By Lyndsie Kiebert
I walked into the water up to my ankles and heard that all-too-familiar voice in my head: “What are you thinking?”
The voice is familiar because I’ve heard it on the first warm day of early summer for more than 20 years now, since I’ve been able to walk myself down the shoreline of Lake Pend Oreille in pink water wings, preparing for the cold shock to come.
It didn’t occur to me that the year’s first dip in the lake was a ritual until last week, when my sister invited me to join her at one of our favorite Hope swimming spots. She’d already been in the water when I arrived.
“It’s not bad,” she said. “It feels really good once you get out.”
Temperatures hit 80 that day, and as someone who used to jump in the lake as early as April, I knew I could handle it. But standing in the water up to my ankles, that old internal voice came through: “Just splash some water on your arms and legs, that will cool you down.”
Still, nothing compares to the feeling of goosebumps warmed in the sun and hair dried into tight curls as you lay face down on your towel after jumping all the way in. These are physical comforts you learn at an early age as a Hope kid, when mom takes you to the lake every day and you and your sisters find different ways to jump off the dock — cannon balls, pencil dives, the daring belly flop — like it’s a sport.
As I got older, jumping into the lake became the great equalizer. Laying on the dock with friends in varying stages of teenage awkwardness, the constant pressure of comparison beating down on us like the lakeside sun, it seemed that no matter how great the hair, glamorous the makeup or flattering the swimwear, jumping into the water made us all kids again. Dripping wet with hair plastered to our foreheads and mascara running down our cheeks, we all tugged at our clinging suits and laughed together, complaining about the cold shock of the water.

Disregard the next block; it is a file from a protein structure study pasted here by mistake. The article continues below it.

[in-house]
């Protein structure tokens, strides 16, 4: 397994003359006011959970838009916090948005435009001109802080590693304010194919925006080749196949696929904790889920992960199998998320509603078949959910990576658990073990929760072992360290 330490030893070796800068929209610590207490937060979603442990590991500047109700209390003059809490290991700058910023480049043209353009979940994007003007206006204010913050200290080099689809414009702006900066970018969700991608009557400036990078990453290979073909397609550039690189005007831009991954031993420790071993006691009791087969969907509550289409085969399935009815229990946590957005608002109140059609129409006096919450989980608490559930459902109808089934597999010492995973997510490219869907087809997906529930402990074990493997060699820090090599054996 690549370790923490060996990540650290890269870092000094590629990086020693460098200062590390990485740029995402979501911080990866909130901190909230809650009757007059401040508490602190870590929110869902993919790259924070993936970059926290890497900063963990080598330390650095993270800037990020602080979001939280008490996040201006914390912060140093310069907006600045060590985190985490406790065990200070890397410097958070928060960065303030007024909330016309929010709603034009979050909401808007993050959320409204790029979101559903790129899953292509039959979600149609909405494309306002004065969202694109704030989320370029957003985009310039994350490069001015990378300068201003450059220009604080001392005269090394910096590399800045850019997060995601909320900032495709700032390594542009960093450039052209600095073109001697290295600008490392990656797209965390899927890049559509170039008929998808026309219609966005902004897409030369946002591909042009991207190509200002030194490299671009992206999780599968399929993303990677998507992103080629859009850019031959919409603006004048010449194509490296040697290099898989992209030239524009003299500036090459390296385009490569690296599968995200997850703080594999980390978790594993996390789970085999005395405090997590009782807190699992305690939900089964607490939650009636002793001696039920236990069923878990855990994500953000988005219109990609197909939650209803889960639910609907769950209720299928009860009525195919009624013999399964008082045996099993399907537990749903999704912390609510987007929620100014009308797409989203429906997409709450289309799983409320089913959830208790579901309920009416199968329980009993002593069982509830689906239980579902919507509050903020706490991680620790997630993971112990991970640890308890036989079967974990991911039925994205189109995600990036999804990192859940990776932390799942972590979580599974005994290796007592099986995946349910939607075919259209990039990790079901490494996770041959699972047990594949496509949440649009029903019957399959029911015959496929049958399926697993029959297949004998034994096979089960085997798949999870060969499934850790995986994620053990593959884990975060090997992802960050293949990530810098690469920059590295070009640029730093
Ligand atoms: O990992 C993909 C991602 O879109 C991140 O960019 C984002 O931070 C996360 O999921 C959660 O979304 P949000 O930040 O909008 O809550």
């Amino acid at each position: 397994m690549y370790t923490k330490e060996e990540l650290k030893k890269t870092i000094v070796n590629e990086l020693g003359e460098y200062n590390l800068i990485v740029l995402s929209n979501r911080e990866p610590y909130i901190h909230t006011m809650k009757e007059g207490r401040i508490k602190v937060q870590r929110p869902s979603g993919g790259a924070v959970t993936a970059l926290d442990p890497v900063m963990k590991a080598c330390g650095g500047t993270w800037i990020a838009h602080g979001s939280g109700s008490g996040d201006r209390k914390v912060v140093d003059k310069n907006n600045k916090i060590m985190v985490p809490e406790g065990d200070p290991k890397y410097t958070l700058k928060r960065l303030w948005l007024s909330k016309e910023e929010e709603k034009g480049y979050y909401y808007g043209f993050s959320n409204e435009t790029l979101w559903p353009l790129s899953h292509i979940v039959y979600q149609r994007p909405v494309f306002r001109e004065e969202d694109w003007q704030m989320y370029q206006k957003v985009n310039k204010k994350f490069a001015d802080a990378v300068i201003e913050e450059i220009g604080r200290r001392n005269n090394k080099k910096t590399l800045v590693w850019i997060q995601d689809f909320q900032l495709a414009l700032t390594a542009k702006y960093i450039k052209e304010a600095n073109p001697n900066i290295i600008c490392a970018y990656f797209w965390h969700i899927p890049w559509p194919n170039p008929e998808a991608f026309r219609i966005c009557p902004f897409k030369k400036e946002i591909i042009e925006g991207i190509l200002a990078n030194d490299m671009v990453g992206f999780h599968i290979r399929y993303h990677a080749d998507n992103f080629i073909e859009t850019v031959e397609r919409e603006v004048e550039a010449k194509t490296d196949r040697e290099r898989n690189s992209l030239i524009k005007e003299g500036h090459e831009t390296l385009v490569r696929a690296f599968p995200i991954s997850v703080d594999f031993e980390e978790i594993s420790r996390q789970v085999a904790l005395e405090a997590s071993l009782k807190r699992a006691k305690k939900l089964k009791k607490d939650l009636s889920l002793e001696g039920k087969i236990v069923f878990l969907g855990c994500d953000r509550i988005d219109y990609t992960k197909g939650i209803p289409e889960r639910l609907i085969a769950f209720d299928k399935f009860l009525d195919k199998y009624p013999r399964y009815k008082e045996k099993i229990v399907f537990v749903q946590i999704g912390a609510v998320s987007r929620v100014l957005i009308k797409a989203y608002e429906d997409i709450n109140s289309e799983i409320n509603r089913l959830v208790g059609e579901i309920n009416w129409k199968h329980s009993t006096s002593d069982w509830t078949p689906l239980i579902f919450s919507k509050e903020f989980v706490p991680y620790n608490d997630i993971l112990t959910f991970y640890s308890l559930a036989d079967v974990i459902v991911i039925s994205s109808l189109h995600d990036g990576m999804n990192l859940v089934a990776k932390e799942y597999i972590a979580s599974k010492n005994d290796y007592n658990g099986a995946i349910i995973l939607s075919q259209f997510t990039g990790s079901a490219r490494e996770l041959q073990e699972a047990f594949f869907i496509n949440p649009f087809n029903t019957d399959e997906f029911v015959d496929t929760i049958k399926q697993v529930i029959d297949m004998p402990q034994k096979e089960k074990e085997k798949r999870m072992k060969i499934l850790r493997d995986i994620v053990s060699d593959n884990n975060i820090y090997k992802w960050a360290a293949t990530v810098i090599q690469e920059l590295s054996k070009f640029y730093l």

Now, at 24 years old, I still look forward to that first jump — especially this year. We are nearly halfway through 2020, a year during which a series of events has transpired that no one could have predicted. As they say, you can’t make this stuff up. We all deserve a refresh, a restart, a way to feel normal again.
That’s what I felt during my first dip in the lake last week. There is something about closing your eyes and giving yourself over to the cold weightlessness of the first swim that makes you forget exactly what year it is. The shock of the water forces a meditation that’s impossible to achieve on land — you have no choice but to be in the moment, if only for the short time it takes to kick off, glide a few feet and resurface, shouting the customary, “Wow, it’s not that bad!” to your companions onshore.
There’s something about having round lake rocks underfoot and pushing ratty hair from my eyes as the disturbed water settles all around me that feels the same no matter how old I am. During that first swim of the year, all is right with the world.
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